During last October’s government shutdown, Sen. Ted Cruz was often referred to sarcastically as “Speaker Cruz,” with the implication that he was the hidden force directing the efforts of recalcitrant House Republicans while the real Speaker of the House, John Boehner was left helpless and emasculated.
Now four months later, a pair of moves seems to indicate Cruz is auditioning for a different role in the House of Representatives, Minority Leader.
Over the past week, Cruz has twice directly taken on his party’s House leadership. On Monday, the first-term Texas Senator announced he had hired Paul Teller to be his deputy chief of staff. This wasn’t just a personnel move but a slap in the face of many House Republicans. Teller was dramatically fired in December as executive director of the Republican Study Committee, (RSC) a grouping of the most conservative members of the House GOP caucus, for leaking details of the Ryan-Murray budget negotiations to outside conservative groups in an apparent attempt to sabotage a bipartisan budget deal. When Teller’s sacking was announced, Rep. Steve Scalise (R-LA), the chairman of the RSC said the staffer no longer had the trust of lawmakers.
At the time, a senior GOP staffer told the National Journal, "No staffer is above a member. [Teller] was divulging private, member-level conversations and actively working against RSC strategies supported by House conservatives." Nevertheless, Teller was praised by hardcore conservatives including Rep. Tim Huelkamp (R-KS) and operatives for groups such as the Club for Growth.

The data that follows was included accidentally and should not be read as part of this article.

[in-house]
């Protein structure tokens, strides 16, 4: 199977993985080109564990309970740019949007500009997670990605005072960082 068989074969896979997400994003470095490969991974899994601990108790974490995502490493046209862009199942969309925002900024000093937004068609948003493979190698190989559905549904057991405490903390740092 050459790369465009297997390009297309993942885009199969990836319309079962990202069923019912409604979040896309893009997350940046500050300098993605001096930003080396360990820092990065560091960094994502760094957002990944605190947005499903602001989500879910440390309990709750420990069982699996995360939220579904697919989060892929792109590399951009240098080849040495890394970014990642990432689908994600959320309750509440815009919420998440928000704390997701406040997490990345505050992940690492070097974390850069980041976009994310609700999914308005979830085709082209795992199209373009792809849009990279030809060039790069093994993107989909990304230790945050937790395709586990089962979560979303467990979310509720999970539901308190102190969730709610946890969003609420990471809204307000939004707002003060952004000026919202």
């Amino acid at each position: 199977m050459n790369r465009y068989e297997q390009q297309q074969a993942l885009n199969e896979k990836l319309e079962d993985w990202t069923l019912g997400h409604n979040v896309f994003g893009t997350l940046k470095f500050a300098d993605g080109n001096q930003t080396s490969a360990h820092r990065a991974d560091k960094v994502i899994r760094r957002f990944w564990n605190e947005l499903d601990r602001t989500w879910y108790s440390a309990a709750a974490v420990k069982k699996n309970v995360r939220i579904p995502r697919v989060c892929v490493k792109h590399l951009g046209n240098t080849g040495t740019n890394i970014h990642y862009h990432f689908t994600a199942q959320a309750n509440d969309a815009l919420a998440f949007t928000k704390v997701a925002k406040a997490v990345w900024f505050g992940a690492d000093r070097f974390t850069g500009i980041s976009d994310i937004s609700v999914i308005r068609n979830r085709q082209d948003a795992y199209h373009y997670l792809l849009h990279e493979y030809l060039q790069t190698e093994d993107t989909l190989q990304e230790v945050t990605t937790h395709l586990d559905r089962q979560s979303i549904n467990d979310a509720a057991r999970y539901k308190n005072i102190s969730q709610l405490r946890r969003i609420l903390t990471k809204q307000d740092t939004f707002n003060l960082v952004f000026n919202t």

The Texas senator also took a step last week that seemed like a tacit endorsement of a primary challenge against Rep Pete Sessions (R-TX), the chair of the House Rules Committee and a key member of House leadership. Cruz’s father, Rafael Cruz, endorsed Katrina Pierson, a tea party candidate running against Sessions. On Saturday, Sen. Cruz praised Pierson by name at a Tea Party rally, describing her as “an utterly fearless principled conservative.” A Cruz spokesperson told the Dallas Morning News that the Senator “has not endorsed in this race and remains unlikely to get involved in any incumbent primaries,” it’s not hard to read between the lines.
These two actions reinforce Cruz’s role in the GOP as he positions himself for a potential presidential bid in 2016. Rather than trying to mend his rifts with the GOP establishment, Cruz is widening them. By hiring Teller and praising Pierson (and allowing his father to endorse her), the Texas senator is pouring more fuel on the fire. Other Tea Party favorites like Rand Paul have taken conciliatory steps in recent months; Lindsey Graham described the Kentucky senator to the Daily Beast as “incredibly responsible.” But Cruz is taking the opposite approach and betting that continued intraparty strife will boost both his ambitions and ideological agenda.